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Ars Pharmaceutica (Internet)

On-line version ISSN 2340-9894

Ars Pharm vol.61 n.2 Granada Apr./Jun. 2020  Epub July 20, 2020

http://dx.doi.org/10.30827/ars.v61i2.10286 

Artículos Originales

A prospective interventional study on comorbidities, drug - drug interactions and its management among cancer

Estudio prospectivo de intervención sobre comorbilidades, interacciones farmacológicas y su manejo en pacientes con cáncer

Veintramuthu Sankar1  , Parthasarathy Rama2  , Jerrin Mathew2 

1The Tamil nadu Dr. M.G.R. Medical University, PSG College of Pharmacy, Department of Pharmaceutics, Coimbatore, Tamilnadu, India.

2The Tamil nadu Dr. M.G.R. Medical University, PSG College of Pharmacy, Department of Pharmacy Practice, Coimbatore, Tamilnadu, India.

ABSTRACT

Introduction:

Drug-Drug interactions (DDI) may cause considerable adverse drug reactions and potentially lead to an increased or decreased clinical effect of a given drug and increases the cost of management. Cancer patients are at high risk of such DDIs because they commonly receive a high number of drugs concomitantly, including other cytotoxic agents, hormonal agents, targeted agents, and supportive care agents among medication prescribed to treat comorbidities, especially for elderly patients. The objective of this study is to evaluate the incidence of comorbidities and the role of clinical pharmacist in preventing DDIs in a group of cancer patients.

Materials and Methods:

A prospective - observational study was conducted in a multispecialty hospital for a period of 8 months among 100 cancer inpatients of oncology department. DDIs were analyzed using Medscape Drug Interaction checker.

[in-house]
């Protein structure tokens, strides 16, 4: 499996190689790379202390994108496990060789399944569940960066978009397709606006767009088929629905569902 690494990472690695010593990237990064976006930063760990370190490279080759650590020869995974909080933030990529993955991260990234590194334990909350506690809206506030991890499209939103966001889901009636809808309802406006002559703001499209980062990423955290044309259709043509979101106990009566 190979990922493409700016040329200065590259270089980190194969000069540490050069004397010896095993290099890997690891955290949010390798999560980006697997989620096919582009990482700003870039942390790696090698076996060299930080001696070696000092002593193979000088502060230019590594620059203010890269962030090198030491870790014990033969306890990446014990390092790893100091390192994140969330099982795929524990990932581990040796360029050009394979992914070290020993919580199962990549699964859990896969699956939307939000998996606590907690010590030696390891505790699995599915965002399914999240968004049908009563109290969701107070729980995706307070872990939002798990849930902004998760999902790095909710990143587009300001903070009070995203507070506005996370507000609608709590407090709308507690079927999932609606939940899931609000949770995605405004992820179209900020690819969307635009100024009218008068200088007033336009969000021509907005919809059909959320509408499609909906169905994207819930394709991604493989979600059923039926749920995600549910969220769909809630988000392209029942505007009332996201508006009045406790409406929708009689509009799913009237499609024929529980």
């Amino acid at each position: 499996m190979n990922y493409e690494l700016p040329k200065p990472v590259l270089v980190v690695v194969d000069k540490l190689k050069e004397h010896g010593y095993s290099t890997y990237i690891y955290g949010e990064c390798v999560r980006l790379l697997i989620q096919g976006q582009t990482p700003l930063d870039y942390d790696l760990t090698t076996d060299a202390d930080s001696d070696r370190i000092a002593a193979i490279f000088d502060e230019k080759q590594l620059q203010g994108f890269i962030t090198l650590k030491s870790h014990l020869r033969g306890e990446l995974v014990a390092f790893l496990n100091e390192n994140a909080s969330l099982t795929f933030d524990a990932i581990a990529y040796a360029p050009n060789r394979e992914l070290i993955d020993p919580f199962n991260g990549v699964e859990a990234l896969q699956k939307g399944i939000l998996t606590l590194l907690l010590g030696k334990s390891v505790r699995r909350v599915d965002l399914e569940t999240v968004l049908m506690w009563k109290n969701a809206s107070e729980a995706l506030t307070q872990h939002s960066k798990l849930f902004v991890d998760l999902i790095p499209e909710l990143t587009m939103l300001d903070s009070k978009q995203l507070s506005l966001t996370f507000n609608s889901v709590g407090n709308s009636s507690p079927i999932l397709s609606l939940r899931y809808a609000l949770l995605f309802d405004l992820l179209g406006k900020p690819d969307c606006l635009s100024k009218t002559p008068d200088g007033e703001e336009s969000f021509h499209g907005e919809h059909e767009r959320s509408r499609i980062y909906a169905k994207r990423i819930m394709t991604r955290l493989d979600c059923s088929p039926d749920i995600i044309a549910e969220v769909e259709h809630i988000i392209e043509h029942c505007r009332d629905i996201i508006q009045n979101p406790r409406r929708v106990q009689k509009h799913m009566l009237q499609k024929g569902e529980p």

Results:

In this study, 65 DDIs were identified from 100 patients. Of all DDIs, 33.85% were major, 60% were moderate, and 6.15% were minor DDIs. Clinically significant (55.38 %) DDIs were reported and 69.44% of those were accepted and modified accordingly. Furthermore, we observed 50.77% of DDIs between co administered drugs. Elderly people (48%) have more co-morbidity such as diabetes (30%) and hypertension (17.81%).

Conclusion:

This study concluded that DDIs are very common in cancer patients, particularly people with more co morbidities and using multiple medicines. Clinical pharmacist and physicians must work together to extend the practice of preventing DDIs on individual patient management to improve their quality of life.

Keywords: Drug-Drug Interactions; Cancer; Comorbidity

RESUMEN

Introducción:

Las interacciones medicamentosas (DDI) pueden causar reacciones adversas considerables a los medicamentos y, potencialmente, pueden provocar un aumento o disminución del efecto clínico de un medicamento dado y aumentan los costos de administración. Los pacientes con cáncer tienen un alto riesgo de tales interacciones porque comúnmente reciben una gran cantidad de medicamentos concomitantes, incluidos otros agentes citotóxicos, agentes hormonales, agentes dirigidos y agentes de atención de apoyo entre los medicamentos prescritos para tratar las comorbilidades, especialmente en pacientes ancianos. El objetivo de este estudio es evaluar la incidencia de comorbilidades y el papel del farmacéutico clínico en la prevención de interacciones entre medicamentos en un grupo de pacientes con cáncer.

Materiales y métodos:

se realizó un estudio prospectivo - observacional en un hospital de múltiples especialidades durante un período de 8 meses entre 100 pacientes hospitalizados con cáncer del departamento de oncología. Las interacciones de fármaco y fármaco se analizaron utilizando el comprobador de interacción de medicamentos de Medscape.

Resultados:

En este estudio, se identificaron 65 interacciones de 100 pacientes. De todas las interacciones entre medicamentos, 33,85% fueron mayores, 60% fueron moderadas y 6,15% fueron interacciones menores. Se informaron interacciones clínicamente significativas (55,38%) y el 69,44% de ellas se aceptaron y modificaron en consecuencia. Además, observamos el 50,77% de las interacciones entre los fármacos coadministrados. Las personas mayores (48%) tienen más comorbilidad, como diabetes (30%) e hipertensión (17,81%).